Ask LH: What’s The Best Strategy For Travelling With Multiple Passports?

I am both a US and Australian citizen, with an Australian wife and young children. Next month my family will be travelling to the US, and the information online about which passport I should use is quite confusing.

According to the US embassy site, “all U.S. citizens must enter the United States on a U.S. passport, regardless of any other citizenship claims”. Meanwhile, the Australian Department of Immigration and Citizenship notes that “Australian citizens who hold dual or multiple nationalities must hold an Australian passport and use it to enter or leave Australia, even if they use a foreign passport overseas”.

With this in mind, it seems dual US/Australian nationals are required to enter and depart the States using their US passport, and enter and depart Australia using their Australian passport. Is this possibly correct? Also, given there are separate lines for citizens and non-citizens (in both directions), how can I ensure that I can wait in the dreadful line with my family, and thus helping my wife juggle a jetlagged toddler and infant?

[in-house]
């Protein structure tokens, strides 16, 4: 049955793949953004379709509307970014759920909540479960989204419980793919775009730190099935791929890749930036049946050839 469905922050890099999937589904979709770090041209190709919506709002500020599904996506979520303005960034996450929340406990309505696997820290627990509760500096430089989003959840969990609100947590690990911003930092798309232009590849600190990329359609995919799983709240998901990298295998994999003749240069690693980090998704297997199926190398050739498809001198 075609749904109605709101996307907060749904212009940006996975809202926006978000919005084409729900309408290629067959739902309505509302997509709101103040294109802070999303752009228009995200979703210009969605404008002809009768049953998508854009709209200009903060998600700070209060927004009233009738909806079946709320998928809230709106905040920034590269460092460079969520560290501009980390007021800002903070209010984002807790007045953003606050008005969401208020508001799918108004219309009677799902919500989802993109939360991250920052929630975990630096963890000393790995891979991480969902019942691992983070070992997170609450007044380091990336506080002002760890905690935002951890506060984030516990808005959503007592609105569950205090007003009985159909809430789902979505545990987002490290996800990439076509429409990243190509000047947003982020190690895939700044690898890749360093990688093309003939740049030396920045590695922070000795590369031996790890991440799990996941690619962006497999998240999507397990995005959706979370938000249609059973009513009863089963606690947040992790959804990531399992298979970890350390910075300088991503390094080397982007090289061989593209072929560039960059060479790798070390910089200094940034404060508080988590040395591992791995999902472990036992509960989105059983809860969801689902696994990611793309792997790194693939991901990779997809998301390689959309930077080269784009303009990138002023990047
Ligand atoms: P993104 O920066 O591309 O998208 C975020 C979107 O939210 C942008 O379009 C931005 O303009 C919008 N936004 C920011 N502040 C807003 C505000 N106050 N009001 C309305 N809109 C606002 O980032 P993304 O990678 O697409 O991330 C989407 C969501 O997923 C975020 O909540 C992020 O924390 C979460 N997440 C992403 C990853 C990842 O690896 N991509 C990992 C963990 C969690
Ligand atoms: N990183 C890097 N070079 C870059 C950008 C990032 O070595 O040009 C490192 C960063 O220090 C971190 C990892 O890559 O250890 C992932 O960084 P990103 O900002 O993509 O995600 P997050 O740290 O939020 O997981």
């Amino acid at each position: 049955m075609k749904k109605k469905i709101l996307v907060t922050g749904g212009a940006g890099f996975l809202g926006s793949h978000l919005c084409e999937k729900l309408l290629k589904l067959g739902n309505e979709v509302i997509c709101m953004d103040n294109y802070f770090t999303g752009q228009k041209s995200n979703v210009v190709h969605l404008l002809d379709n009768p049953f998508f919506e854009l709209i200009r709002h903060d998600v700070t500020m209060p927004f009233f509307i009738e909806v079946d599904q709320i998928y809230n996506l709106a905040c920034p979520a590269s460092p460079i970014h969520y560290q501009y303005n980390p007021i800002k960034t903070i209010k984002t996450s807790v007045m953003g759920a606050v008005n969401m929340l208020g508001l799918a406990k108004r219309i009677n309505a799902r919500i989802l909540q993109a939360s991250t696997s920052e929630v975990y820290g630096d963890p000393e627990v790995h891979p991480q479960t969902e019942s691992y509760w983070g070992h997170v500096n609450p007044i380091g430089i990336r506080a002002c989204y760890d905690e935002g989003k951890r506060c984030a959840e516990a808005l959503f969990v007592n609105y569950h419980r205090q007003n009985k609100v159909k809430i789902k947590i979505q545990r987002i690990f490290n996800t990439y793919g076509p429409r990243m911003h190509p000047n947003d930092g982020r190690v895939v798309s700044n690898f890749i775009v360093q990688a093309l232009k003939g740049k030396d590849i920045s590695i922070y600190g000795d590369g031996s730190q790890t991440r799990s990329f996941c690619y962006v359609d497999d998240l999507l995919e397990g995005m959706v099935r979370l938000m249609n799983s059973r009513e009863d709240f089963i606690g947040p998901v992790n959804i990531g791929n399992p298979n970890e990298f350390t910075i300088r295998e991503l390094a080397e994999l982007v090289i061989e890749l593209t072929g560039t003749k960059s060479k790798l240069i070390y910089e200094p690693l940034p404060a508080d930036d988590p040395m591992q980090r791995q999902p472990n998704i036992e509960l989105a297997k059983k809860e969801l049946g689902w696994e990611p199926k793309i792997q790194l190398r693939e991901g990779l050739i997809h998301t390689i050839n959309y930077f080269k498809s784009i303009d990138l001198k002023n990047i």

Pass The Port

Dear Pass,

That interpretation is largely correct in my experience, but the outcome isn’t quite as bad as you would think. Let’s look at what happens at each stage:

  • When you depart Australia, there’s only one queue regardless of nationality. You can all use Australian passports here, but even if you had to use your US one, it wouldn’t make a difference.
  • The most problematic area is arriving in the US. Firstly, make sure that you’ve applied for and paid for an ESTA for your wife and kids. While there are separate queues for US and non-US travellers, the staff can process either type of visitor (I’ve seen people redirected to the US citizens counters once all Americans have been cleared). So I’d queue with your family in the international line and then explain why you don’t have a form when you get to the front. If they do send you to a US citizens queue, you’ll still get processed very quickly. Make sure you have a copy of your return flight details in case they want convincing you’re not trying to return permanently.
  • There’s no formal immigration clearance process when you leave the US; that gets handled when you check in to your flight, so using different passports wouldn’t matter. (Also note that the US ruling you quoted actually relates to entering the US, not leaving it.)
  • On returning to Australia, everyone will have Australian passports so you can use the regular line. (As you’re travelling with young kids, you aren’t eligible to use SmartGate.

If any readers have succeeded or failed in getting through US immigration procedures this way, share your experiences in the comments. Good luck with the trip!


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